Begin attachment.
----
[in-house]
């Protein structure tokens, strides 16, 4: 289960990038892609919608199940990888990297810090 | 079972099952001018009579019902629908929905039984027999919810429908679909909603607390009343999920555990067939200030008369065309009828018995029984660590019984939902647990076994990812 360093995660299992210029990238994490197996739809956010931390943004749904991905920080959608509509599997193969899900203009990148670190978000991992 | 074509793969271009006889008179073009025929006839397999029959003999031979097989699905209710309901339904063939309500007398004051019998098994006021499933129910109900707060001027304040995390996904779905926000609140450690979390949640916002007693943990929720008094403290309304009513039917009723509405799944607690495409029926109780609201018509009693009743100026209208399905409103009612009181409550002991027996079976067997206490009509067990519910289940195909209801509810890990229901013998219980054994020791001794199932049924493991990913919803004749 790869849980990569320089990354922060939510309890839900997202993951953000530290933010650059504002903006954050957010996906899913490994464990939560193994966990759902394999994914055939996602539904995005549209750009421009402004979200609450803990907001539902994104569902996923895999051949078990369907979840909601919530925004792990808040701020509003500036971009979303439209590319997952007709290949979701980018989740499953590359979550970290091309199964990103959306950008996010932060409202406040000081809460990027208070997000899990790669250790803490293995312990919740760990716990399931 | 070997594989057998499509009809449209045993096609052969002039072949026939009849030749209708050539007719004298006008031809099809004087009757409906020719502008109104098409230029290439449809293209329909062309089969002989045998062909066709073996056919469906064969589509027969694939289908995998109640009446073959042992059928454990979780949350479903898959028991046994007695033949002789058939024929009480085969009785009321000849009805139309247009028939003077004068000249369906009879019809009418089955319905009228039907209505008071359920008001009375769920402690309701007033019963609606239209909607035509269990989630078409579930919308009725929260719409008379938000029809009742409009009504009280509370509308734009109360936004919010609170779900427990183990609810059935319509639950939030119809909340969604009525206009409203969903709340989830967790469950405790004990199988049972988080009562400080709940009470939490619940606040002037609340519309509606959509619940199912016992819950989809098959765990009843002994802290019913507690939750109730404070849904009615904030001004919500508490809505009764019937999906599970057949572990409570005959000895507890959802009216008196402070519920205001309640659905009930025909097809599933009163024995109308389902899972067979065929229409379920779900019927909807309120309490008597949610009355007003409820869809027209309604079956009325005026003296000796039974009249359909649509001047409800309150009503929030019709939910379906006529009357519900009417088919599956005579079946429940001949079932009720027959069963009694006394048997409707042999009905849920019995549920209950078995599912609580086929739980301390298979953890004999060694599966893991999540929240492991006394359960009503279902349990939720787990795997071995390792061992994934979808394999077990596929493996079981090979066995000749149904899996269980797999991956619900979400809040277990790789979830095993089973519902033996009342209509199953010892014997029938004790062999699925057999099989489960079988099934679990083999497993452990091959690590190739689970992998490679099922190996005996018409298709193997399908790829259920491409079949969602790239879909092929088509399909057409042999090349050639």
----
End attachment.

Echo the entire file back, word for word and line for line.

[in-house]
């Protein structure tokens, strides 16, 4: 289960990038892609919608199940990888990297810090 | 079972099952001018009579019902629908929905039984027999919810429908679909909603607390009343999920555990067939200030008369065309009828018995029984660590019984939902647990076994990812 360093995660299992210029990238994490197996739809956010931390943004749904991905920080959608509509599997193969899900203009990148670190978000991992 | 074509793969271009006889008179073009025929006839397999029959003999031979097989699905209710309901339904063939309500007398004051019998098994006021499933129910109900707060001027304040995390996904779905926000609140450690979390949640916002007693943990929720008094403290309304009513039917009723509405799944607690495409029926109780609201018509009693009743100026209208399905409103009612009181409550002991027996079976067997206490009509067990519910289940195909209801509810890990229901013998219980054994020791001794199932049924493991990913919803004749 790869849980990569320089990354922060939510309890839900997202993951953000530290933010650059504002903006954050957010996906899913490994464990939560193994966990759902394999994914055939996602539904995005549209750009421009402004979200609450803990907001539902994104569902996923895999051949078990369907979840909601919530925004792990808040701020509003500036971009979303439209590319997952007709290949979701980018989740499953590359979550970290091309199964990103959306950008996010932060409202406040000081809460990027208070997000899990790669250790803490293995312990919740760990716990399931 | 070997594989057998499509009809449209045993096609052969002039072949026939009849030749209708050539007719004298006008031809099809004087009757409906020719502008109104098409230029290439449809293209329909062309089969002989045998062909066709073996056919469906064969589509027969694939289908995998109640009446073959042992059928454990979780949350479903898959028991046994007695033949002789058939024929009480085969009785009321000849009805139309247009028939003077004068000249369906009879019809009418089955319905009228039907209505008071359920008001009375769920402690309701007033019963609606239209909607035509269990989630078409579930919308009725929260719409008379938000029809009742409009009504009280509370509308734009109360936004919010609170779900427990183990609810059935319509639950939030119809909340969604009525206009409203969903709340989830967790469950405790004990199988049972988080009562400080709940009470939490619940606040002037609340519309509606959509619940199912016992819950989809098959765990009843002994802290019913507690939750109730404070849904009615904030001004919500508490809505009764019937999906599970057949572990409570005959000895507890959802009216008196402070519920205001309640659905009930025909097809599933009163024995109308389902899972067979065929229409379920779900019927909807309120309490008597949610009355007003409820869809027209309604079956009325005026003296000796039974009249359909649509001047409800309150009503929030019709939910379906006529009357519900009417088919599956005579079946429940001949079932009720027959069963009694006394048997409707042999009905849920019995549920209950078995599912609580086929739980301390298979953890004999060694599966893991999540929240492991006394359960009503279902349990939720787990795997071995390792061992994934979808394999077990596929493996079981090979066995000749149904899996269980797999991956619900979400809040277990790789979830095993089973519902033996009342209509199953010892014997029938004790062999699925057999099989489960079988099934679990083999497993452990091959690590190739689970992998490679099922190996005996018409298709193997399908790829259920491409079949969602790239879909092929088509399909057409042999090349050639």